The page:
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Mathematics LibreTexts

9.5: Divide Square Roots

  • Page ID
    18991
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    By the end of this section, you will be able to:
    • Divide square roots
    • Rationalize a one-term denominator
    • Rationalize a two-term denominator

     

    Before you get started, take this readiness quiz.

    1. Find a fraction equivalent to \(\frac{5}{8}\) with denominator 48.
      If you missed this problem, review [link].
    2. Simplify: \((\sqrt{5})^2\).
      If you missed this problem, review [link].
    3. Multiply: (7+3x)(7−3x).
      If you missed this problem, review [link].

    Divide Square Roots

    We know that we simplify fractions by removing factors common to the numerator and the denominator. When we have a fraction with a square root in the numerator, we first simplify the square root. Then we can look for common factors.

    This figure shows two columns. The first is labeled “Common Factors” and has 3 times the square root of 2 over 3 times 5 beneath it. Both number threes are red. The second column is labeled “No common factors” and has 2 times the square root of 3 over 3 times 5.

    Example \(\PageIndex{1}\)

    Simplify: \(\frac{\sqrt{54}}{6}\)

    Answer
      \(\frac{\sqrt{54}}{6}\)
    Simplify the radical. \(\frac{\sqrt{9}·\sqrt{6}}{6}\)
    Simplify. \(\frac{3\sqrt{6}}{6}\)
    Remove the common factors. \(\frac{3\sqrt{6}}{3·2}\)
    Simplify. \(\frac{\sqrt{6}}{2}\)

    Example \(\PageIndex{2}\)

    Simplify: \(\frac{\sqrt{32}}{8}\).

    Answer

    \(\frac{\sqrt{2}}{2}\)

    Example \(\PageIndex{3}\)

    Simplify: \(\frac{\sqrt{75}}{15}\).

    Answer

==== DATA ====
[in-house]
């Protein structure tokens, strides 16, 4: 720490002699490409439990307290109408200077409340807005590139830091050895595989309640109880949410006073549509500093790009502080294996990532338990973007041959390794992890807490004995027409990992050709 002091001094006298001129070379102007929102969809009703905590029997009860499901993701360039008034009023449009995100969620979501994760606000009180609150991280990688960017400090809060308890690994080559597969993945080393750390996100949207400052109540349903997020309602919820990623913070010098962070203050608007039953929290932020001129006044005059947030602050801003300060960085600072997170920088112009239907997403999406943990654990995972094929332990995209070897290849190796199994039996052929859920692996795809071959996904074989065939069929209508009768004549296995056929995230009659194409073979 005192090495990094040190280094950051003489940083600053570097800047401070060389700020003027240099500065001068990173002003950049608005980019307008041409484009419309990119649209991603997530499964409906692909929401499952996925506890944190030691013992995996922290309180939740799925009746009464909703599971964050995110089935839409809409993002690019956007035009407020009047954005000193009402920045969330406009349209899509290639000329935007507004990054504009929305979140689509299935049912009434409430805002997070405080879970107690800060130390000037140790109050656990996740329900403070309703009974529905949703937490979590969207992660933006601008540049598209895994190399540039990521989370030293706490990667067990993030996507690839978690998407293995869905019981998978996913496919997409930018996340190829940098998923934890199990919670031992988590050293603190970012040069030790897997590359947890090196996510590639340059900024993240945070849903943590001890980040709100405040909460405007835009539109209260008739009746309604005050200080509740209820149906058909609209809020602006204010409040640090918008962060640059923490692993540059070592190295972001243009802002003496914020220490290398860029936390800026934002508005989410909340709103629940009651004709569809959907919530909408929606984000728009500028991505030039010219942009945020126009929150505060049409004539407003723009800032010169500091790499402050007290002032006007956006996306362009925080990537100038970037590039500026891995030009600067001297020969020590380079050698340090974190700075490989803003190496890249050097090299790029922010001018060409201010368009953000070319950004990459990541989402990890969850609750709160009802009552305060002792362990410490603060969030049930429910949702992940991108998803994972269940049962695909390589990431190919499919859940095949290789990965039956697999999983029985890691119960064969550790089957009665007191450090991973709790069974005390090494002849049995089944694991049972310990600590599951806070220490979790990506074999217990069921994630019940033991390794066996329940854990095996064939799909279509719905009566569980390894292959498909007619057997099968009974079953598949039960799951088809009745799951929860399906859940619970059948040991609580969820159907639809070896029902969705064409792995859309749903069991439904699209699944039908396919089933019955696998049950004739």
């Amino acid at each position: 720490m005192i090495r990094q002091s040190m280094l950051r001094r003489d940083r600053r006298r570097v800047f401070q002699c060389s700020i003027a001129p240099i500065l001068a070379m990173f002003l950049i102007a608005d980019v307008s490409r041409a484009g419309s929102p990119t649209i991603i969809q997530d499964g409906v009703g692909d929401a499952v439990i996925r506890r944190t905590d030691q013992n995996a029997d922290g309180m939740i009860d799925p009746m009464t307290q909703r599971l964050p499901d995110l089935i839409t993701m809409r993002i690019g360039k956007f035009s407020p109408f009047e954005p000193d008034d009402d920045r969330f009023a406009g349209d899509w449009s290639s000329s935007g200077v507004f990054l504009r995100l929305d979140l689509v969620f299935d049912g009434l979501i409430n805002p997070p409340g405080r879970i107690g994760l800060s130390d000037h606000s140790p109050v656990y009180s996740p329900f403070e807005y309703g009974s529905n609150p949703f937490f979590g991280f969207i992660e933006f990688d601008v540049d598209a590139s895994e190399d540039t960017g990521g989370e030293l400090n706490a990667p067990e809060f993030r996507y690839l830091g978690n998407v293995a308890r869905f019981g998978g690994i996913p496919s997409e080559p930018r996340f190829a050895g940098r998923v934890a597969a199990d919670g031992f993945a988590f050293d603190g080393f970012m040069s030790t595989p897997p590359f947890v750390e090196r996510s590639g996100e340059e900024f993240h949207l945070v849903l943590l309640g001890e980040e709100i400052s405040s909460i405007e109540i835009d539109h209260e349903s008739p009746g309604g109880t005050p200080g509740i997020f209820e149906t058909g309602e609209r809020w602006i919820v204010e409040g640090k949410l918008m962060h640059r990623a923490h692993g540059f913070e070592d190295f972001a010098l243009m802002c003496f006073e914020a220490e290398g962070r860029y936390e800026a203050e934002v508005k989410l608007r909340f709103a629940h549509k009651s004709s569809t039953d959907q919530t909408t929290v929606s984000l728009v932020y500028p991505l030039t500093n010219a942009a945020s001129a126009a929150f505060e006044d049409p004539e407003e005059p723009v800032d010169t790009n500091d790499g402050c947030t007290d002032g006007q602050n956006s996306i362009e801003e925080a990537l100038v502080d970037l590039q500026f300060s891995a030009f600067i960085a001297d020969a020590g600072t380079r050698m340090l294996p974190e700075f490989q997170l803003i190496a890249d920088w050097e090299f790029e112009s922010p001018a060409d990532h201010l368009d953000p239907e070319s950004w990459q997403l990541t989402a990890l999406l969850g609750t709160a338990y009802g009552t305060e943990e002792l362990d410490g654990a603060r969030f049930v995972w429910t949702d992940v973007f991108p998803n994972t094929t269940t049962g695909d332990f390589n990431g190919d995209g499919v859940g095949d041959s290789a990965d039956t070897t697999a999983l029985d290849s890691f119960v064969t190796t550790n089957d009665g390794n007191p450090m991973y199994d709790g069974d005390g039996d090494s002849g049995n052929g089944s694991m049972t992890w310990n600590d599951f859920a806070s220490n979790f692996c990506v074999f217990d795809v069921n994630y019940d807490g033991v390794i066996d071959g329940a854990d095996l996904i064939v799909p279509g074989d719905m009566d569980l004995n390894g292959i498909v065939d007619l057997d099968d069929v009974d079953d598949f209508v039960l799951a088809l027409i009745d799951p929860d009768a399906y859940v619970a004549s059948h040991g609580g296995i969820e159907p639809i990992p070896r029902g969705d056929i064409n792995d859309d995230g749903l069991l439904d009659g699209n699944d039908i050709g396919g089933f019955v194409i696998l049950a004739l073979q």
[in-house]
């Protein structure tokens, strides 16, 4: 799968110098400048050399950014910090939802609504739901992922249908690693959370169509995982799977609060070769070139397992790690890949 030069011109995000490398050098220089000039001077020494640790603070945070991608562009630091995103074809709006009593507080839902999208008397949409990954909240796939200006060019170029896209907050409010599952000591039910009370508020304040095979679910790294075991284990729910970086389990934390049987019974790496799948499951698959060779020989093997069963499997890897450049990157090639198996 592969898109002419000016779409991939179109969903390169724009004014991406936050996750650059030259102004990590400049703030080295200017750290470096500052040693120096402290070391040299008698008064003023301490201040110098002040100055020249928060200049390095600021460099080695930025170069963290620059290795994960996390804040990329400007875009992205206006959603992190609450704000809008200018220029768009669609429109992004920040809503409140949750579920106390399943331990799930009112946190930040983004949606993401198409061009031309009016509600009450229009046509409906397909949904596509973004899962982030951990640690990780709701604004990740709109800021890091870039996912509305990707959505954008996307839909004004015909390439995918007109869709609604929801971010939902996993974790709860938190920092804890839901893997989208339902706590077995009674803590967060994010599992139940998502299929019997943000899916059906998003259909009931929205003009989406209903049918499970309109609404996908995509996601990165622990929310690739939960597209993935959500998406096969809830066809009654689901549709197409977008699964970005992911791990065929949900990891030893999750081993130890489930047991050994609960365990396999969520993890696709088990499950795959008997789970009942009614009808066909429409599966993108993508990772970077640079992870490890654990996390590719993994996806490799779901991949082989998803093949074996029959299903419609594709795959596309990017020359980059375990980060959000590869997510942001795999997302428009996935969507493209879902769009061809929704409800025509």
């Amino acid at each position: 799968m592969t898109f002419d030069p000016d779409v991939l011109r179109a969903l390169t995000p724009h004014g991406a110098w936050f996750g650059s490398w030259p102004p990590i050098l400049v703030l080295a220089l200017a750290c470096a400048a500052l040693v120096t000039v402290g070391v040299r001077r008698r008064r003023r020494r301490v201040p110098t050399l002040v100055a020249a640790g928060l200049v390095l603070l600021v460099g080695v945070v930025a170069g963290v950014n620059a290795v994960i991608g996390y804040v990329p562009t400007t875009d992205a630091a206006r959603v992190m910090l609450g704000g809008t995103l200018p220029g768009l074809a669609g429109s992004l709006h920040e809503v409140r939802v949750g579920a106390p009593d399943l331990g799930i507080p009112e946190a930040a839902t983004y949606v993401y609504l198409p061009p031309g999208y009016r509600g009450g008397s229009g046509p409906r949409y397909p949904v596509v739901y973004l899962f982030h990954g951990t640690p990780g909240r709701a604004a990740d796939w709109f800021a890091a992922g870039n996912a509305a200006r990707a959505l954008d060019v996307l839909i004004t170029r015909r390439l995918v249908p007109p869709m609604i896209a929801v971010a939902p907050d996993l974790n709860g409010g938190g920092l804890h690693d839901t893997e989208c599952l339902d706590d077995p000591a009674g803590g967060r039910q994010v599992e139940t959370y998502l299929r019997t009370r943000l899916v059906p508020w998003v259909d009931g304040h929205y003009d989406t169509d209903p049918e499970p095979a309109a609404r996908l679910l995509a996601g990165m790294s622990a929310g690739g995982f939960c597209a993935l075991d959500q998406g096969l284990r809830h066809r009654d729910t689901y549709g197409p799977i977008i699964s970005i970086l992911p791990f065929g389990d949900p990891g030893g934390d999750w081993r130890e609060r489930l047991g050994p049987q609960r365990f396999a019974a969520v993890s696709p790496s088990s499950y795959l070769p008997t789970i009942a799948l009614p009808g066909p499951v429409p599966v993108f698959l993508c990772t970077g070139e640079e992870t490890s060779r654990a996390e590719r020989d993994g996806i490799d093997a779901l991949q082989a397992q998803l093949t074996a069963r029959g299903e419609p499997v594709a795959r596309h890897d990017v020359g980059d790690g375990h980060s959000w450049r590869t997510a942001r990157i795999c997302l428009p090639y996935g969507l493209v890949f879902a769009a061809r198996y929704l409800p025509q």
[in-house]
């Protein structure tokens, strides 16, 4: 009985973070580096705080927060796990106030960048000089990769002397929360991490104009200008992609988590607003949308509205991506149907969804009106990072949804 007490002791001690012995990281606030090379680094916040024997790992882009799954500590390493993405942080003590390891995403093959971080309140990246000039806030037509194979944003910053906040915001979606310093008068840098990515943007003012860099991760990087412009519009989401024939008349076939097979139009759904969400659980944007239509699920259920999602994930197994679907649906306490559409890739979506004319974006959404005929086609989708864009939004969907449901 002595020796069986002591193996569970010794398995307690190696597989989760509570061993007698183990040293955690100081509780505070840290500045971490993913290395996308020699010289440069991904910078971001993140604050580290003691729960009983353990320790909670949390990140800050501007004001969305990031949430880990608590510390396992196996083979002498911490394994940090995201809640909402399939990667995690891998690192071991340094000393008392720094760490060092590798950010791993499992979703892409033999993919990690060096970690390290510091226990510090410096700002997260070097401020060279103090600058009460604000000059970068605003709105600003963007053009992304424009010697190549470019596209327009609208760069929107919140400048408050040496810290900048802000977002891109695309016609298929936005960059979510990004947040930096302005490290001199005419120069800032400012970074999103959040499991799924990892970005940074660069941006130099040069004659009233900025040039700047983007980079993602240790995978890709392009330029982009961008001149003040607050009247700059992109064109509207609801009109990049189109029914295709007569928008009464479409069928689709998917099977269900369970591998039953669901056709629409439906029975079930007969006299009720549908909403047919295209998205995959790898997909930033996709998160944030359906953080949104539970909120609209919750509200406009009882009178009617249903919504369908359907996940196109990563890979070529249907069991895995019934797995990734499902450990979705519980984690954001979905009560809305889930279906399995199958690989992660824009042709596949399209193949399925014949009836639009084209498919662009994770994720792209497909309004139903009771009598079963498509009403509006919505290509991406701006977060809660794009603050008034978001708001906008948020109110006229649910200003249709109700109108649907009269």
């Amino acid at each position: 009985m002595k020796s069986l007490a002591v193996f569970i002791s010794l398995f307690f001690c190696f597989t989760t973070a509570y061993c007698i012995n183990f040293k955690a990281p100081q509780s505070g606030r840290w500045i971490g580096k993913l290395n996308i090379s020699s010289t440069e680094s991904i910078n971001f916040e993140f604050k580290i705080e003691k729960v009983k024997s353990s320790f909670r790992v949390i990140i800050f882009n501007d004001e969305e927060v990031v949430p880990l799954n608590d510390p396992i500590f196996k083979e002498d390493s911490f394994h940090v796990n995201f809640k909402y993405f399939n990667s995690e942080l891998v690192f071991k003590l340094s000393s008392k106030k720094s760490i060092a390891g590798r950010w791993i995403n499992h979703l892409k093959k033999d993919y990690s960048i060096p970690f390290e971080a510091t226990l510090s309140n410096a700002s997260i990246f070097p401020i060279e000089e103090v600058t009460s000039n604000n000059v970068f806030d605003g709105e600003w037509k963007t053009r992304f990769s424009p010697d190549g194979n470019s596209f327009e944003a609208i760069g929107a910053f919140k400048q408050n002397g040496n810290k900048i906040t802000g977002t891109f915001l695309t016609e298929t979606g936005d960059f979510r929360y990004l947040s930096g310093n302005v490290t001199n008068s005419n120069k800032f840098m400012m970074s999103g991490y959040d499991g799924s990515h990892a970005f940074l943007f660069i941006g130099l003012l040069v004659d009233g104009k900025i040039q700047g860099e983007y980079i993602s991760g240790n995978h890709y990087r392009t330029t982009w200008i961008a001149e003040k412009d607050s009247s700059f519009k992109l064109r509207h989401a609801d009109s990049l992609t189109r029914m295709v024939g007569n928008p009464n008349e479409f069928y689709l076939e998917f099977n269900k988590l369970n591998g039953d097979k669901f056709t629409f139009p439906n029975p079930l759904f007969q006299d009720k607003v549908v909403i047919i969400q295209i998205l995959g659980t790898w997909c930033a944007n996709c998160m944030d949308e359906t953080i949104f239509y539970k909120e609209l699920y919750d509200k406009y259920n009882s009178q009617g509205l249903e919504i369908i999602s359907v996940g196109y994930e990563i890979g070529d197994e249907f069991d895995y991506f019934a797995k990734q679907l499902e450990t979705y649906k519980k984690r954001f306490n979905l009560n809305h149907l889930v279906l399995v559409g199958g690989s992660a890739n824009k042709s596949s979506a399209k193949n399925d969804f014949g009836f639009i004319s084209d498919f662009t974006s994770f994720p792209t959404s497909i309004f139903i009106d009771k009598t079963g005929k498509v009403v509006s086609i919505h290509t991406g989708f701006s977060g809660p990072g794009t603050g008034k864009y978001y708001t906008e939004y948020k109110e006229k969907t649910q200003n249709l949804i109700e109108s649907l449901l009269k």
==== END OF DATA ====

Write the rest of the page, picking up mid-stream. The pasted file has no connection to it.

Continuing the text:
\(\frac{\sqrt{3}}{3}\)

    Example \(\PageIndex{4}\)

    Simplify: \(\frac{6−\sqrt{24}}{12}\).

    Answer
      \(\frac{6−\sqrt{24}}{12}\)
    Simplify the radical. \(\frac{6−\sqrt{4}·\sqrt{6}}{12}\)
    Simplify. \(\frac{6−2\sqrt{6}}{12}\)
    Factor the common factor from the numerator. \(\frac{2(3−\sqrt{6})}{12}\)
    Remove the common factors. \(\frac{2(3−\sqrt{6})}{2·6}\)
    Simplify. \(\frac{3−\sqrt{6}}{6}\)

    Example \(\PageIndex{5}\)

    Simplify: \(\frac{8−\sqrt{40}}{10}\).

    Answer

    \(\frac{4−\sqrt{10}}{5}\)

    Example \(\PageIndex{6}\)

    Simplify: \(\frac{10−\sqrt{75}}{20}\).

    Answer

    \(\frac{5−\sqrt{3}}{4}\)

    We have used the Quotient Property of Square Roots to simplify square roots of fractions. The Quotient Property of Square Roots says

    \(\sqrt{\frac{a}{b}}=\frac{\sqrt{a}}{\sqrt{b}}\), \(b \ne 0\).

    Sometimes we will need to use the Quotient Property of Square Roots ‘in reverse’ to simplify a fraction with square roots.

    \(\frac{\sqrt{a}}{\sqrt{b}}=\sqrt{\frac{a}{b}}\), \(b \ne 0\).

    We will rewrite the Quotient Property of Square Roots so we see both ways together. Remember: we assume all variables are greater than or equal to zero so that their square roots are real numbers.

    Definition: QUOTIENT PROPERTY OF SQUARE ROOTS

    If a, b are non-negative real numbers and \(b \ne 0\), then

    \(\sqrt{\frac{a}{b}}=\frac{\sqrt{a}}{\sqrt{b}}\) and \(\frac{\sqrt{a}}{\sqrt{b}}=\sqrt{\frac{a}{b}}\)

    We will use the Quotient Property of Square Roots ‘in reverse’ when the fraction we start with is the quotient of two square roots, and neither radicand is a perfect square. When we write the fraction in a single square root, we may find common factors in the numerator and denominator.

    Example \(\PageIndex{7}\)

    Simplify: \(\frac{\sqrt{27}}{\sqrt{75}}\)

    Answer
      \(\frac{\sqrt{27}}{\sqrt{75}}\)
    Neither radicand is a perfect square, so rewrite using the quotient property of square root. \(\sqrt{\frac{27}{75}}\)
    Remove common factors in the numerator and denominator. \(\sqrt{\frac{9}{25}}\)
    Simplify. \(\frac{3}{5}\)

    Example \(\PageIndex{8}\)

    Simplify: \(\frac{\sqrt{48}}{\sqrt{108}}\)